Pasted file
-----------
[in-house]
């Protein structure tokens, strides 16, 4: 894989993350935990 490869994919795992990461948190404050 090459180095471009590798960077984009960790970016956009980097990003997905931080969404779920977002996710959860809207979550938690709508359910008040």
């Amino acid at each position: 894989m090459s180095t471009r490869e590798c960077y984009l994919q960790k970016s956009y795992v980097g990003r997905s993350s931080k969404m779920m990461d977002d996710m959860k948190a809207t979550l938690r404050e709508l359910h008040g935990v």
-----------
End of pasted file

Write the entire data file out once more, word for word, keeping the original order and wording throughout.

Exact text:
[in-house]
């Protein structure tokens, strides 16, 4: 894989993350935990 490869994919795992990461948190404050 090459180095471009590798960077984009960790970016956009980097990003997905931080969404779920977002996710959860809207979550938690709508359910008040």
């Amino acid at each position: 894989m090459s180095t471009r490869e590798c960077y984009l994919q960790k970016s956009y795992v980097g990003r997905s993350s931080k969404m779920m990461d977002d996710m959860k948190a809207t979550l938690r404050e709508l359910h008040g935990v």